WFTV Early Warning Doppler covering Daytona, Orlando, Melbourne & Kennedy Space Centre

Doppler Loop: Daytona, Orlando, Melbourne & East Florida. 1hr loop continuously updated
Atlantic Satellite Image
Gulf Coast Radar
National Rainfall .Gif
Gulf of Mexico Infrared Image

Ill be continuously updating this thread as new info comes in. If you have pictures of the storm submit them to Nerdling@gmail.com


RELATED ATS
FLorida On Alert - Indy's thread

RELATED NEWS
Washington Post
ABCNews
Los Angeles Times
Voice Of America
The Independent
Newsday
CNN
Reuters



-------------------------------------------
ORIGINAL SUBMISSION BY INDY
-------------------------------------------
Hurricane Frances continues to grow in the Atlantic. At 11pm AST on Saturday the storm was packing winds of 135mph sustained. It is predicted that Frances may reach category 5 strength some time Sunday.
At day 5 the forecast has the storm just south and west of 25N and 75W. This puts the storm dangerously close to Florida as a very strong category 4 and maybe a category 5 storm. Another direct hit to Florida could be catestrophic. Between Charley and Frances it wouldn't be unlikely to see combined damage totals of $40 to $50 billion dollars. This will greatly impact homeowners insurance in the state.

Now for the worst case scenario. As this storm approaches Florida it will become ever more likely of it turning more Northwest around the backside of a high pressure area. This will give it the chance to ride the coastline north for many miles. If this were to happen the damage totals could be astronomical. I have seen storms ride the coastline before. Never a storm this strong. Not saying it will happen but the approach of this storm from the ESE and the fact that its being kept south by a building ridge leads me to believe that a ride along the back side up the coast is possible. Such a scenario could result in the destruction of everything from West Palm to Daytona Beach. Such a scenario may make getting homeowners insurance in Florida afterwards impossible.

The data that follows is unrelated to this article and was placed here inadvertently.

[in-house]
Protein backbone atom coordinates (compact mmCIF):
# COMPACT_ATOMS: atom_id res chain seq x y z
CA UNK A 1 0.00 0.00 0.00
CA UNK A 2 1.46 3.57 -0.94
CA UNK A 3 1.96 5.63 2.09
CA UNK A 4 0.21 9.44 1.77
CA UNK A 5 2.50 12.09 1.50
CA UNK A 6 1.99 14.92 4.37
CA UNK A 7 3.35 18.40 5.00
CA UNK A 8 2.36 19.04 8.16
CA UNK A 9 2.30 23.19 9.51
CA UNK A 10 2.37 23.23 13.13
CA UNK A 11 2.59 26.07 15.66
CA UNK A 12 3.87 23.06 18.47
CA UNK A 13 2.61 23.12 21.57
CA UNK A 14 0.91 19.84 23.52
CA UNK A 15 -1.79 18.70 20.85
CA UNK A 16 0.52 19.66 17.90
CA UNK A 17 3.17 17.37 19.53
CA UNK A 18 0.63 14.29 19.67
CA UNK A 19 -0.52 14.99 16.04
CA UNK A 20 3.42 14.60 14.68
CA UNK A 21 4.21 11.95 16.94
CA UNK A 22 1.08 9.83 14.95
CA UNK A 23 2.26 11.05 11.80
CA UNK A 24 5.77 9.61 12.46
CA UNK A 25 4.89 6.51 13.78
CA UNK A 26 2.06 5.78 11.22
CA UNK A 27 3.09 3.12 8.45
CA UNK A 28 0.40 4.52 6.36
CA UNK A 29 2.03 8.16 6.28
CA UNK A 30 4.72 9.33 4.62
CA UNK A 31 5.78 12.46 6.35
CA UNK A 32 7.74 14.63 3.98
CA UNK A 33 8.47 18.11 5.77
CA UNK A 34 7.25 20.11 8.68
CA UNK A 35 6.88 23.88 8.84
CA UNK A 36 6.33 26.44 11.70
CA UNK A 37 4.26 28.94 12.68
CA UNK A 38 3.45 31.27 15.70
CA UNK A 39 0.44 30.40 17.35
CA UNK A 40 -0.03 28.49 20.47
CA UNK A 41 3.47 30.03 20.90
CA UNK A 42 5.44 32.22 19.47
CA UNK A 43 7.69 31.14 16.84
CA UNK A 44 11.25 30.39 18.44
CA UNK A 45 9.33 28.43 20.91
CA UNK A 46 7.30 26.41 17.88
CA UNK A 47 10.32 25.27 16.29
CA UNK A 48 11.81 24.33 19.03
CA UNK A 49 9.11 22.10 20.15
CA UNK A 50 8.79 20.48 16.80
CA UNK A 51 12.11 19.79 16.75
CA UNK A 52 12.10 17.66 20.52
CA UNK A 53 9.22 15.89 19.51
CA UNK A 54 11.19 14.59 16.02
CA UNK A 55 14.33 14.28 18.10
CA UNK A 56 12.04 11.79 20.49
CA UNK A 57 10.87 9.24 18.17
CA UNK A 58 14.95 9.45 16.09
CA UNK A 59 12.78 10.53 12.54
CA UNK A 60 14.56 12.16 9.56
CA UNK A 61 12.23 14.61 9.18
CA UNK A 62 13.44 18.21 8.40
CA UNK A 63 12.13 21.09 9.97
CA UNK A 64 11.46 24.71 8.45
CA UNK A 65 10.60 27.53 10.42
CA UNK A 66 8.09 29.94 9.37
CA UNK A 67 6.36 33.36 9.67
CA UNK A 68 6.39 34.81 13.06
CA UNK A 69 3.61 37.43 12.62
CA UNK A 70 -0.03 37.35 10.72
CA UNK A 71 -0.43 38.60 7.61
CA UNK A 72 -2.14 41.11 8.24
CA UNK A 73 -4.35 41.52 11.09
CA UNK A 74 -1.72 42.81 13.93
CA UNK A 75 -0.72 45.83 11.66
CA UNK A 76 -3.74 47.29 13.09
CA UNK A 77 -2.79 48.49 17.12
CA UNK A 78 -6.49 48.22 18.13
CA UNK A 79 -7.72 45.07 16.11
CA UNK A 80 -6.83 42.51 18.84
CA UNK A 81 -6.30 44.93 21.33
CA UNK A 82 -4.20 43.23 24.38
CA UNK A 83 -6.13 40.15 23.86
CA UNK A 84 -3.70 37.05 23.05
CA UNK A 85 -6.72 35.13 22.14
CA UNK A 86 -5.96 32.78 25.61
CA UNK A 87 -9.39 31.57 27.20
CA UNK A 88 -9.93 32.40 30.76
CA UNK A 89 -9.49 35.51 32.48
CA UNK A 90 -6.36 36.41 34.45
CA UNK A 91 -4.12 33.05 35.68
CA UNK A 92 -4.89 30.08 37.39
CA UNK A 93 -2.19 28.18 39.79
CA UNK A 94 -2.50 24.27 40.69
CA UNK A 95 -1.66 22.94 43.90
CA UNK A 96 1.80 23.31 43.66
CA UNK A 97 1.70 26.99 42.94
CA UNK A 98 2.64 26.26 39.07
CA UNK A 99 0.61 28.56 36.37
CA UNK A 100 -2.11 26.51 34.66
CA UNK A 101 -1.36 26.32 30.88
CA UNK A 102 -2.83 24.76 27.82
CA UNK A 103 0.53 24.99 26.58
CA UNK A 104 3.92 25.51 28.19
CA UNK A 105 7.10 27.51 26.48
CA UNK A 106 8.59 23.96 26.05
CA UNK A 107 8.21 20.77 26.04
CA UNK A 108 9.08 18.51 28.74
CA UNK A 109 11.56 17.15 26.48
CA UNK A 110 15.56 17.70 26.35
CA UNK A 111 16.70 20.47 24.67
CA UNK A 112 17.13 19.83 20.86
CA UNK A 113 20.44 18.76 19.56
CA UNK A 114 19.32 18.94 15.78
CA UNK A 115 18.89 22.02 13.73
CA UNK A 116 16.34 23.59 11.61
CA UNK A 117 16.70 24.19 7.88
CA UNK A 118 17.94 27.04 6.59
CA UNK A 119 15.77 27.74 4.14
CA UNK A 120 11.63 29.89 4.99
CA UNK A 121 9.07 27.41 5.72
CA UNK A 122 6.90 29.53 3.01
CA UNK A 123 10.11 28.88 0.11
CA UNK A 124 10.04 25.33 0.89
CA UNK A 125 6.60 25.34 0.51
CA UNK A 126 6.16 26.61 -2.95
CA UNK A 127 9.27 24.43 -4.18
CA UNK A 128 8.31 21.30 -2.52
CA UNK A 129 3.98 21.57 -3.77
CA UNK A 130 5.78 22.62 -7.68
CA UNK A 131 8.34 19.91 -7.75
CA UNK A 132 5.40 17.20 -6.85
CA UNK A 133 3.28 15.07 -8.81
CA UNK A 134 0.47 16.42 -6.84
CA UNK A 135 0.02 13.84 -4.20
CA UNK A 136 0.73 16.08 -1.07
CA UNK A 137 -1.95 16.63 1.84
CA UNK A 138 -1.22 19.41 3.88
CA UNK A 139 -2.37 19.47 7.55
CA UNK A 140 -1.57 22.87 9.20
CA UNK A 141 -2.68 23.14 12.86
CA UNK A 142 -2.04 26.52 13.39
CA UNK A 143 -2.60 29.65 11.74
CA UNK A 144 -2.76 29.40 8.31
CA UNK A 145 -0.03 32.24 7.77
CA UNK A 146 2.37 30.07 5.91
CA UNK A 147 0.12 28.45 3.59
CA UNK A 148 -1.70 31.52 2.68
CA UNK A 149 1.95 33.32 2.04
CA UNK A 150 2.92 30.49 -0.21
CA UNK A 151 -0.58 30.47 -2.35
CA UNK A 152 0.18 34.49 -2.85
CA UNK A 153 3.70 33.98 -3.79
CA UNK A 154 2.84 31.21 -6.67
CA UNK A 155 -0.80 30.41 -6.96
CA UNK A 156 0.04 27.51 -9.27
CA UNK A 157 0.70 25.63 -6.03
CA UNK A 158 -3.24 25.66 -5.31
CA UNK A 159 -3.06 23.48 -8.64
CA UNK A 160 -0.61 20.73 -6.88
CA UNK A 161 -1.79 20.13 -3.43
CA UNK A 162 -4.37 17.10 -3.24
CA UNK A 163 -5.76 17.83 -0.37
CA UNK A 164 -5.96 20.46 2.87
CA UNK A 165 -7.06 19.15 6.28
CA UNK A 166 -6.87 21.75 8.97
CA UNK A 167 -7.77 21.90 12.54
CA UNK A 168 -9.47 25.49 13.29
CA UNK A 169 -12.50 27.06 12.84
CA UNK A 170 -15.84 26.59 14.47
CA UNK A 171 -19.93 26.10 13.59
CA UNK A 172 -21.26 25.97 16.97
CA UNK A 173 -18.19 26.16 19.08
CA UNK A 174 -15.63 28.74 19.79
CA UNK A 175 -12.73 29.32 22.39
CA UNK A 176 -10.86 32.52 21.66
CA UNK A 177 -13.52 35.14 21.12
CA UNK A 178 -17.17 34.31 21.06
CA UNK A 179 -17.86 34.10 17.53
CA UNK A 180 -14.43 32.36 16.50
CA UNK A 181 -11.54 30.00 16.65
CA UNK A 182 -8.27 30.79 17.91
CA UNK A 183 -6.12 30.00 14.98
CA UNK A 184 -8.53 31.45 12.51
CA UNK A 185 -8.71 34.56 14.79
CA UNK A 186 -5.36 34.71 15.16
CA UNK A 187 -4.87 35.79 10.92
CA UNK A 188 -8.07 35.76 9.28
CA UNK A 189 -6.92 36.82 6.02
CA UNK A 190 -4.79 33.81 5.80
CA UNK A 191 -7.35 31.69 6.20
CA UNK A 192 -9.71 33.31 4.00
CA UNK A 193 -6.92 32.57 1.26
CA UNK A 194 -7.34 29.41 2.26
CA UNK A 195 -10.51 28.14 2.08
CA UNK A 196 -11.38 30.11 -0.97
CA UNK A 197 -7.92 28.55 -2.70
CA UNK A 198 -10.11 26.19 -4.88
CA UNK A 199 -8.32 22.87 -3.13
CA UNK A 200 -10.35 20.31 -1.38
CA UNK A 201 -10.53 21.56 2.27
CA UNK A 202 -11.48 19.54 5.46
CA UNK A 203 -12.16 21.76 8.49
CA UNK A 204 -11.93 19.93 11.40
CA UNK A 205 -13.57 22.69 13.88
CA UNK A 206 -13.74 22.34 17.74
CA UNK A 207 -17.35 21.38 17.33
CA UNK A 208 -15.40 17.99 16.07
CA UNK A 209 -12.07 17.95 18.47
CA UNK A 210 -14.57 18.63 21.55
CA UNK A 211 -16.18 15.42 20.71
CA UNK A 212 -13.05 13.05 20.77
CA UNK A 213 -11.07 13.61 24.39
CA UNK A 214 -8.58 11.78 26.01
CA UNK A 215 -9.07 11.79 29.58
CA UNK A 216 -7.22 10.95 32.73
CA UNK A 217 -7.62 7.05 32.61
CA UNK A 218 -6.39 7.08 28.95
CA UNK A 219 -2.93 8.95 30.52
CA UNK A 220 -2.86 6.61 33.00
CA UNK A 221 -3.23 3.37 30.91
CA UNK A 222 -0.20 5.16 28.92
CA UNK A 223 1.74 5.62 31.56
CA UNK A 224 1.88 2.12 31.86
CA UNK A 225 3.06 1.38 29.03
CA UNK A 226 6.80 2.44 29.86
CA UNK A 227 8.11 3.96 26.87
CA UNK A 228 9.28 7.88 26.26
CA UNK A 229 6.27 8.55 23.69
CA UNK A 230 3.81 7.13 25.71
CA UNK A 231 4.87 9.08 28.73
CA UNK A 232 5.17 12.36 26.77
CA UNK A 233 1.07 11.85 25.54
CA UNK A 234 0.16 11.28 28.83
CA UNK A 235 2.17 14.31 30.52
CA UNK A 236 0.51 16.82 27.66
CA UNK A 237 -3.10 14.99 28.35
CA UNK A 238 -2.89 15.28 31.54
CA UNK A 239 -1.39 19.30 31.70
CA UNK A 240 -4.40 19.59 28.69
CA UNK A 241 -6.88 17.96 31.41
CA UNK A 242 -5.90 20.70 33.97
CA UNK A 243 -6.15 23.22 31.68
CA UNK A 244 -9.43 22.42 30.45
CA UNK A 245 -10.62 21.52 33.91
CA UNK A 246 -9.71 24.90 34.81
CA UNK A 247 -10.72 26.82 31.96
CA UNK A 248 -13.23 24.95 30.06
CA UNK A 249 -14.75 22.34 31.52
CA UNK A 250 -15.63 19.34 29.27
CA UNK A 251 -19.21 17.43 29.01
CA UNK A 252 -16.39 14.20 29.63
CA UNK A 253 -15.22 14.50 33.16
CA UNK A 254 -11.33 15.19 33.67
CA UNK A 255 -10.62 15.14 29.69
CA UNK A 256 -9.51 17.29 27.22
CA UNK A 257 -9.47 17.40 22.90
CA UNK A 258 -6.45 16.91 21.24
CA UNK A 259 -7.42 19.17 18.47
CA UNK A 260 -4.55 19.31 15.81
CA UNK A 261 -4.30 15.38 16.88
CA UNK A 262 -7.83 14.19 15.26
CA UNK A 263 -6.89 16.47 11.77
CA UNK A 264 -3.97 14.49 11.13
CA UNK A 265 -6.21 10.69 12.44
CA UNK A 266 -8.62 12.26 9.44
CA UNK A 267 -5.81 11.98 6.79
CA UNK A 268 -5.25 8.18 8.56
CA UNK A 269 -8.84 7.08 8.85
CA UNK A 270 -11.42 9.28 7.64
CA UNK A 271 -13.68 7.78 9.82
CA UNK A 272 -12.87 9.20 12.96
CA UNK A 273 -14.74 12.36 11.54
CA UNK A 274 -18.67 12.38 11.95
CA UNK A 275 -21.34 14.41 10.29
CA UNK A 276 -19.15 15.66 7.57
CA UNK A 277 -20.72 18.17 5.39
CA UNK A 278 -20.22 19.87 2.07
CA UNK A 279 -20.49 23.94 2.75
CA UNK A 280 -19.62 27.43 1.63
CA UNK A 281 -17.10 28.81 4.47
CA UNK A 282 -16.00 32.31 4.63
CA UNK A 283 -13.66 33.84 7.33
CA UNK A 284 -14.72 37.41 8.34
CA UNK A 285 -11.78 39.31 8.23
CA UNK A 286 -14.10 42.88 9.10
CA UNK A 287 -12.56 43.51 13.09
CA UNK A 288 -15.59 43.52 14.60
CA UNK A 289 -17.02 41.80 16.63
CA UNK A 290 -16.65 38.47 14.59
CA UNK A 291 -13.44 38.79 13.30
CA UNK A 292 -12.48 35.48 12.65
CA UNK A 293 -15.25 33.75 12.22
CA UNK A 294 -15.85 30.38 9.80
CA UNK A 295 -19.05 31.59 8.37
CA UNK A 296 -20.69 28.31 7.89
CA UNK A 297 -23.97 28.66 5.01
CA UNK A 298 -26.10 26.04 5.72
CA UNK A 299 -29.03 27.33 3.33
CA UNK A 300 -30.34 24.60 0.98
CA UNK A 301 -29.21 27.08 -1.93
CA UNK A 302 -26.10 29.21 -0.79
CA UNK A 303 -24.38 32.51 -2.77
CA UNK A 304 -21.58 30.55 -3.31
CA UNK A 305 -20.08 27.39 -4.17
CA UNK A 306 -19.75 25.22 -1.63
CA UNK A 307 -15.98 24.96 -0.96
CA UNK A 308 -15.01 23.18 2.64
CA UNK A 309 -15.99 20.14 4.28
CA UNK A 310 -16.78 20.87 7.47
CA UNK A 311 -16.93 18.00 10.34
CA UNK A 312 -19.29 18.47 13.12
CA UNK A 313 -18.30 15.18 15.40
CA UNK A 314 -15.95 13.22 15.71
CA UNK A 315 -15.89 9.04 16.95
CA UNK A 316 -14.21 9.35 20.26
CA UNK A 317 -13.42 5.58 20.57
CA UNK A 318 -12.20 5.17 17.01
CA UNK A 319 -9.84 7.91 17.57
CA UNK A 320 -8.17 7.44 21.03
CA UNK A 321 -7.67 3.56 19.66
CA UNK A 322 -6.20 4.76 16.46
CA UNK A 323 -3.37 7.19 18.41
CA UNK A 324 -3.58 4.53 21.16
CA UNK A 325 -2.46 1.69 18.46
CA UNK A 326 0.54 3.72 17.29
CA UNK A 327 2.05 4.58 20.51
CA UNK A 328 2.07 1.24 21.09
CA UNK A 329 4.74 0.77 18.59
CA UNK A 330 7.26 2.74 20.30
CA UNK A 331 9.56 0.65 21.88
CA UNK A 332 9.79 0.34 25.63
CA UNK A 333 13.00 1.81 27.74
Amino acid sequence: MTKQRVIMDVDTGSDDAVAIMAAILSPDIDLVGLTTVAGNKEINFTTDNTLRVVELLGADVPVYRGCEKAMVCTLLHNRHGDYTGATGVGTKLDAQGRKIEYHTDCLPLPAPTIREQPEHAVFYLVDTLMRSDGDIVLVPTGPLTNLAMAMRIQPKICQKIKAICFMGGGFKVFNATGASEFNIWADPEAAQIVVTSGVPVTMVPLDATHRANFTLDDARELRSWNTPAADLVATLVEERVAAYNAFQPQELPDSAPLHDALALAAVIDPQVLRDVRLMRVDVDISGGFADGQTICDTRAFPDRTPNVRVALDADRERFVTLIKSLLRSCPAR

[edit on 3-9-2004 by Nerdling]

[edit on 9-4-2004 by Valhall]

[edit on 4-9-2004 by Nerdling]

[edit on 4-9-2004 by Nerdling]

[edit on 4-9-2004 by Nerdling]

[edit on 9-6-2004 by Valhall]




posted on Aug, 28 2004 @ 10:18 PM
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Here is the 5 day forecast as of 11pm AST saved for future reference.

www.climatepatrol.com...



posted on Aug, 28 2004 @ 10:33 PM
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Ay ay, will it never end?
Charley gave the scientists a surprise.
These storms are very unpredictable it seems.
I guess we will know more in a couple of days.
I wouldnt want to be in its way...



posted on Aug, 28 2004 @ 10:40 PM
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Hellmutt... Charley only gave the inept scientists at the NHC a surprise. It was easy to tell from the stellite images that the storm wasn't going to go that far north. And the structure of the storm and the water temps made it apparent that the storm was going to get much stronger. Unfortunately these forecasters are under pressure from the governor to fudge the forecasts a bit.